Spaceflight Insider

News Archive / Tagged: H-IIA

  • Japan’s H-3 rocket to be more powerful, cost-effective than predecessor

    Tomasz NowakowskiJuly 26th, 2016

    Japan is working on its newest launch vehicle, known as the H-3, which will be more powerful and cost-efficient than the H-2A booster currently in service. On July 20, the Japan Aerospace Exploration Agency (JAXA) announced it has completed the basic design of the rocket, scheduled to be ready for its maiden flight in 2020.

  • UAE’s Mars mission to be launched from Japan

    Tomasz NowakowskiMarch 25th, 2016

    The United Arab Emirates (UAE) announced on Tuesday, March 22, that its first Mars probe will be launched from the Tanegashima Space Center in Japan. A deal detailing this cooperation was signed by UAE’s Mohammed bin Rashid Space Centre (MBRSC) and Mitsubishi Heavy Industries (MHI) company.

  • Ad ASTRO-H! H-IIA thunders to orbit with JAXA observatory

    Jason RhianFebruary 17th, 2016

    A Mitsubishi Heavy Industries H-IIA 204 rocket lifted off at 5:45 p.m. JST (03:45 a.m. EST, 08:45 GMT) from the Yoshinobu Launch Complex at the Tanegashima Space Center located off the southern coast of Japan. The flawless flight of the ASTRO-H X-ray observatory is the first of two planned to take place from Tanegashima this year.

  • Poor weather delays flight of H-IIA rocket with ASTRO-H

    Jason RhianFebruary 11th, 2016

    JAXA has decided to delay the flight of a Mitsubishi Heavy Industries H-IIA 204 rocket from the Tanegashima Space Center due to encroaching rough weather. A new launch date/time of the ASTRO-H space-based observatory has not been announced.

  • ISAS, JAXA to reveal the secrets of the universe with ASTRO-H

    Jason RhianFebruary 11th, 2016

    JAXA and ISAS have the ASTRO-H observatory ready to be sent on its way atop a Mitsubishi Heavy Industries H-IIA 204 rocket from the Yoshinobu Launch Complex at the Tanegashima Space Center located off the Coast of the Southern Japanese mainland.

  • New “Telstar” placed in orbit with flight of H-IIA rocket

    Jason RhianNovember 24th, 2015

    A Japanese H-IIA 204 booster carried out the country's first dedicated commercial satellite launch on Tuesday, Nov. 24, 2015. The rocket with the Telstar 12V spacecraft thundered off the launch pad at the Tanegashima Space Center at 15:50 JST (06:50 GMT).

  • Japanese H-IIA 204 prepped to launch Telstar 12V

    Jason RhianNovember 23rd, 2015

    The U.S. Telstar 12V satellite is primed for launch atop a Mitsubishi Heavy Industries H-IIA 204 rocket from the launch site at Tanegashima, Japan. Liftoff is currently scheduled to take place at 15:23 JST (06:23 GMT) on Nov. 24, 2015. If everything goes according to plan, the spacecraft will become the latest addition to Telesat’s fleet of communications satellites.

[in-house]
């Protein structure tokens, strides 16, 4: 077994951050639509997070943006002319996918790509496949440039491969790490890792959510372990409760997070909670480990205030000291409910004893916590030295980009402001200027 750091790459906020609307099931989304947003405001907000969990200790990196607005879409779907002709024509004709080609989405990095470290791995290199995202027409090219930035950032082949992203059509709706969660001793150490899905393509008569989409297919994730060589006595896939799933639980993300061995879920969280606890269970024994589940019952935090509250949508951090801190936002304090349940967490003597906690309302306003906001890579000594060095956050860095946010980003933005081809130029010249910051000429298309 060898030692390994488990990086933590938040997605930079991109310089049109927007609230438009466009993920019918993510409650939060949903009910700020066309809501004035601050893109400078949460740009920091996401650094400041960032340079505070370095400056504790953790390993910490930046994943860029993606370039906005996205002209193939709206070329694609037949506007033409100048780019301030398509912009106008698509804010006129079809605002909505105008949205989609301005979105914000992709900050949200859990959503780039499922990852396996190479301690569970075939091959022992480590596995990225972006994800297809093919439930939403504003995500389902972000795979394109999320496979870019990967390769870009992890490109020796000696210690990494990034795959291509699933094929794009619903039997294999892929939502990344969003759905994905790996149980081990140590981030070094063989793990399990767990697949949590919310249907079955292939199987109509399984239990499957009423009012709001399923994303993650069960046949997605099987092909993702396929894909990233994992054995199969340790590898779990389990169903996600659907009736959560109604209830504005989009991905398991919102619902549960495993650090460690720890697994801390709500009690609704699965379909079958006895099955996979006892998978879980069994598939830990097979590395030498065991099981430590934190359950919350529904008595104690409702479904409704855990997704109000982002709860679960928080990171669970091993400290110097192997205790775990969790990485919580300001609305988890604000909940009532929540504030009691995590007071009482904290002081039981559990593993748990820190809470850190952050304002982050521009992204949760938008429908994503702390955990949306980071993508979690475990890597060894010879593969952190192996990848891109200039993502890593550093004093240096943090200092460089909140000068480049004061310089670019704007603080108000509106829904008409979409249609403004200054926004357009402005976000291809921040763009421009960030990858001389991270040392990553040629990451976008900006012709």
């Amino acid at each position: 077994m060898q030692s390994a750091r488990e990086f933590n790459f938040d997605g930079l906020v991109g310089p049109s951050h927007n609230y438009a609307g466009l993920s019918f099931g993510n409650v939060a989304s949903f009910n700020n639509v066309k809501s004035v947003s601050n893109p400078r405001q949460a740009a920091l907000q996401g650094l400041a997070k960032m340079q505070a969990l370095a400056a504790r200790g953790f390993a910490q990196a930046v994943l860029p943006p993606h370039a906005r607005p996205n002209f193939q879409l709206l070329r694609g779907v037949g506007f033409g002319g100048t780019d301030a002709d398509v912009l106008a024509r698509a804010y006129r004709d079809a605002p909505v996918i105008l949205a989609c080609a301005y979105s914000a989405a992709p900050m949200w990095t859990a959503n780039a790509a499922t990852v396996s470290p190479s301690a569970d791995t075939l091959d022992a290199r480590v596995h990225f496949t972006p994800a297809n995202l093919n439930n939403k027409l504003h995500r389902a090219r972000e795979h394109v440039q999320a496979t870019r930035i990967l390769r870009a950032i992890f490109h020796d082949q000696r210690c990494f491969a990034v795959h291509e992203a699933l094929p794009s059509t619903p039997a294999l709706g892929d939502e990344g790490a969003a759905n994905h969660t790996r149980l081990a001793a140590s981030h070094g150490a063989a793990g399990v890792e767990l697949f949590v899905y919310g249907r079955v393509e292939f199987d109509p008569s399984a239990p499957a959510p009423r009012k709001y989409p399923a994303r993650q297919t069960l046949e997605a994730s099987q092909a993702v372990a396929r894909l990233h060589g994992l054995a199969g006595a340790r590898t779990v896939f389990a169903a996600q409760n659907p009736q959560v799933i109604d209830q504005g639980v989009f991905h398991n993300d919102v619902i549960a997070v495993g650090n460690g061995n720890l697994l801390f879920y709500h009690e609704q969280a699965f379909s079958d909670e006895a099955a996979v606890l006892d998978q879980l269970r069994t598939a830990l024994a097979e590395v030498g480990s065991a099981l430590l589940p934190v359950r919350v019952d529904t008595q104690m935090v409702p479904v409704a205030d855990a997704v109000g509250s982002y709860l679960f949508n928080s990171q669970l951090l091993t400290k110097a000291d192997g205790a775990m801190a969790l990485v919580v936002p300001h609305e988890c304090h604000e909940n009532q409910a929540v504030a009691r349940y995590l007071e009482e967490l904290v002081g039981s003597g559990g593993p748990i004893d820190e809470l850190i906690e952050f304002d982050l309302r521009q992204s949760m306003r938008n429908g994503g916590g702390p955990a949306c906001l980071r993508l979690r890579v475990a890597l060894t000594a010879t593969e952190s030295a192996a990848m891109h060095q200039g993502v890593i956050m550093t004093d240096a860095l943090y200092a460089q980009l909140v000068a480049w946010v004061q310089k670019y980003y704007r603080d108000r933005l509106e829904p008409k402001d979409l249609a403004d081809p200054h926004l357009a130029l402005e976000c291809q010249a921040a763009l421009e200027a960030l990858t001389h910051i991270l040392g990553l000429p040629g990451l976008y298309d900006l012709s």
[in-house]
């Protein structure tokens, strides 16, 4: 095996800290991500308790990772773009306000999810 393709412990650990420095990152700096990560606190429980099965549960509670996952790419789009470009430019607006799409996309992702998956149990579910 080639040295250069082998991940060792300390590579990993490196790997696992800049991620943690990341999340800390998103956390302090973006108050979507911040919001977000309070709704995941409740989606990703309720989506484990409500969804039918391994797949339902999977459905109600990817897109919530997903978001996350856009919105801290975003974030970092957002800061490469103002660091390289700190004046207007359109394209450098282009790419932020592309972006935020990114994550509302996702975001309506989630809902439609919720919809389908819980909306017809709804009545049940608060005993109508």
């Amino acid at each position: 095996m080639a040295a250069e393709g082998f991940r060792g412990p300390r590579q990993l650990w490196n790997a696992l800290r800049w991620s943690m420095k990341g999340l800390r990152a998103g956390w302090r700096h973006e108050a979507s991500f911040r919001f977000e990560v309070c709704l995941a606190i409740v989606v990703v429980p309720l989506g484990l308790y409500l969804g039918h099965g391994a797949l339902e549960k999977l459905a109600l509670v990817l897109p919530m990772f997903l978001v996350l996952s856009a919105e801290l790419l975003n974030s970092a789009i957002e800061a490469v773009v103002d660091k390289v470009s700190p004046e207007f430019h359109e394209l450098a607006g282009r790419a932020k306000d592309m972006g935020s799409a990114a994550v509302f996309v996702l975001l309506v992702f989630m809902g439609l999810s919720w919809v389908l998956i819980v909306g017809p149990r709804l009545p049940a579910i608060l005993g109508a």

• Our SpaceFlight Heritage: JAXA launches IKAROS

    Jason RhianMay 21st, 2015

    On this date in spaceflight history, an interesting coincidence in timing occurs. Yesterday, United Launch Alliance (ULA ) launched the LightSail experiment as a secondary payload of the AFSPC-5 mission that was conducted with the U.S. Air Force’s X-37B mini shuttle. A half decade ago, the Japan Aerospace Exploration Agency also launched a solar sail of its […]

  • Ganbatte! Japan set to launch Hayabusa 2 on Dec 3

    Britt RawcliffeDecember 2nd, 2014

    On Wednesday, Dec. 3, JAXA plans to start the new month off with the launch of their Hayabusa 2 spacecraft atop a H-IIA launch vehicle No. 26 out of Tanegashima Space Center, Tanegashima Island. The launch is currently scheduled to take place at 11:22 p.m. EST (1:22 p.m. JST) on Tuesday night (Wednesday afternoon in Japan). Hayabusa 2 […]

  • Japan successfully launches sunflower satellite Himawari-8

    Britt RawcliffeOctober 7th, 2014

    Despite strong winds  at 1:16 am EST (2:16 pm JST) on Oct 7, Japan’s Japan Aerospace Exploration Agency (JAXA) successfully launched the Himawari-8 satellite on time to begin studying the weather from space. The weather was partly cloudy and launch conditions in the afternoon hours were favorable for launch. Himawari, meaning “sunflower” in Japanese, was […]

  • “Uchiage!” NASA and JAXA launch GPM Core Observatory on H-IIA rocket

    Jason RhianFebruary 27th, 2014

    The island of Tanegashima trembled today, no it wasn’t from a giant radioactive lizard – but rather from the Mitsubishi-built H-IIA launch vehicle which ascended loudly into the sky at 1:37 p.m. EST (1837 GMT). The payload for this flight was a NASA and Japanese Aerospace Exploration Agency led mission which will study the size and frequency […]

  • JAXA, NASA prepare to launch precipitation-monitoring satellite

    Jason RhianFebruary 26th, 2014

    The Japanese Aerospace Exploration Agency (JAXA) and NASA are preparing to launch the Global Precipitation Measurement (GPM) Core Observatory satellite from Tanegashima Space Center located on Tanegashima Island, Japan. Liftoff of the Mitsubishi-built H-IIA rocket is currently scheduled for 1:37 p.m. EST (1837 GMT) February 27.